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Data movement is a key aspect of energy consumption in modern computing systems. As computation becomes more energy efficient, the cost of data movement gradually becomes a more relevant issue, especially in high-performance computing systems. The relevance of data movement can be studied at different scales, ranging from microcontrollers and microarchitectures to future Exascale systems. The goal of this work is to analyze the power costs of performing I/O operations and intra-node data movement, focusing on the operating system's I/O stack. Our approach combines the hardware instrumentation, software instrumentation, and data analysis techniques to gain insights into how different I/O patterns make use of system resources, including electrical power. We synthesize this data-driven process into a methodology and present the results of applying this methodology on sequential read and write patterns. As a result, we identify the key system metrics that contribute to I/O-related power usage and discover how the system makes transitions between different power and performance regimes based on the I/O patterns.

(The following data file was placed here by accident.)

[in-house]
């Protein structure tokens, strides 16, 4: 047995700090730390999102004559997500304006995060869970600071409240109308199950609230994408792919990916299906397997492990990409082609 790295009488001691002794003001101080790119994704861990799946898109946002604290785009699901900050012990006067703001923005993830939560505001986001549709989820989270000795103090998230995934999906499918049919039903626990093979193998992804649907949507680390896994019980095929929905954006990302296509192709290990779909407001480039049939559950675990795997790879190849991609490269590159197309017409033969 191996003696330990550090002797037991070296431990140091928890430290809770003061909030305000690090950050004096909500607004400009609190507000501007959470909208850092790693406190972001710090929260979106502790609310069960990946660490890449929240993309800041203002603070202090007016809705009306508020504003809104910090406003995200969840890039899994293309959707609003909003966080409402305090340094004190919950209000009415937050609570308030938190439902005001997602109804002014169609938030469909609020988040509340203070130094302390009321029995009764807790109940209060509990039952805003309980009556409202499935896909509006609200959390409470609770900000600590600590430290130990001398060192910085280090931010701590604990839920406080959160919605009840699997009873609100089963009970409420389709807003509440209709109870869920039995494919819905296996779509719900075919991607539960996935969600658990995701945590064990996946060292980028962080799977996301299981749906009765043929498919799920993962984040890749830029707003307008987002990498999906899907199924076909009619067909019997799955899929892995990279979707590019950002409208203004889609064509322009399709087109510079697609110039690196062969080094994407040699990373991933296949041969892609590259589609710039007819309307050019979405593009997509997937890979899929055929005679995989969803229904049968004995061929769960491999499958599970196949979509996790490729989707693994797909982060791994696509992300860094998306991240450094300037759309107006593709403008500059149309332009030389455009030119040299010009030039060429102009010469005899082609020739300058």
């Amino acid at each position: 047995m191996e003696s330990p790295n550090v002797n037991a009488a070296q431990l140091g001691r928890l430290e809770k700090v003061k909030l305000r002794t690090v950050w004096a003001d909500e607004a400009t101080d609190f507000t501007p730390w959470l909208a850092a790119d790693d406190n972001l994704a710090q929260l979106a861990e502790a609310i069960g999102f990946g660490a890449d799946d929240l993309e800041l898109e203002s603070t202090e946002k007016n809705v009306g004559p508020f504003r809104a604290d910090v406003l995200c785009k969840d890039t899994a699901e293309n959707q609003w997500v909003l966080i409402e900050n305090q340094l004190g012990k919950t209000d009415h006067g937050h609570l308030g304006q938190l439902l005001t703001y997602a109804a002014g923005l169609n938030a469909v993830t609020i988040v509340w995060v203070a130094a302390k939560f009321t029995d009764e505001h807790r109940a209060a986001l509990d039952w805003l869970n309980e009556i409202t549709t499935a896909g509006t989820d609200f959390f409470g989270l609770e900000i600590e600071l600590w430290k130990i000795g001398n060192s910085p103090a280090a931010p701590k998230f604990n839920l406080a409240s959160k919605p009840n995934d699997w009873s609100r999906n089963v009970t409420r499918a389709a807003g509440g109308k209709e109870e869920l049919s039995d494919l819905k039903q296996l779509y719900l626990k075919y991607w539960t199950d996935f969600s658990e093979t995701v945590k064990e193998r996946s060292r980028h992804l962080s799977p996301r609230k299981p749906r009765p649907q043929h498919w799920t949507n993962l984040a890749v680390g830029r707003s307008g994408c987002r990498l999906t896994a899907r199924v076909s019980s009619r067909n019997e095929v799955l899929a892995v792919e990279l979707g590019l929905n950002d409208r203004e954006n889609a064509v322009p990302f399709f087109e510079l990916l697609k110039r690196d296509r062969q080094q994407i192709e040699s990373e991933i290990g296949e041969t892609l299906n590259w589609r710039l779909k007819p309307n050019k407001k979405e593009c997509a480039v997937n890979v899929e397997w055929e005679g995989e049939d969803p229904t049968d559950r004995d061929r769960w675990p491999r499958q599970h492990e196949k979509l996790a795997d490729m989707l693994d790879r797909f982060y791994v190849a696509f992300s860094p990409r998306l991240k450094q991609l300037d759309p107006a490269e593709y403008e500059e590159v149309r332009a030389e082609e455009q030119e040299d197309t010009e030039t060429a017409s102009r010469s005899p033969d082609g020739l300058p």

HPC; I/O operations; Power analysis; System metrics; Statistical analysis; Model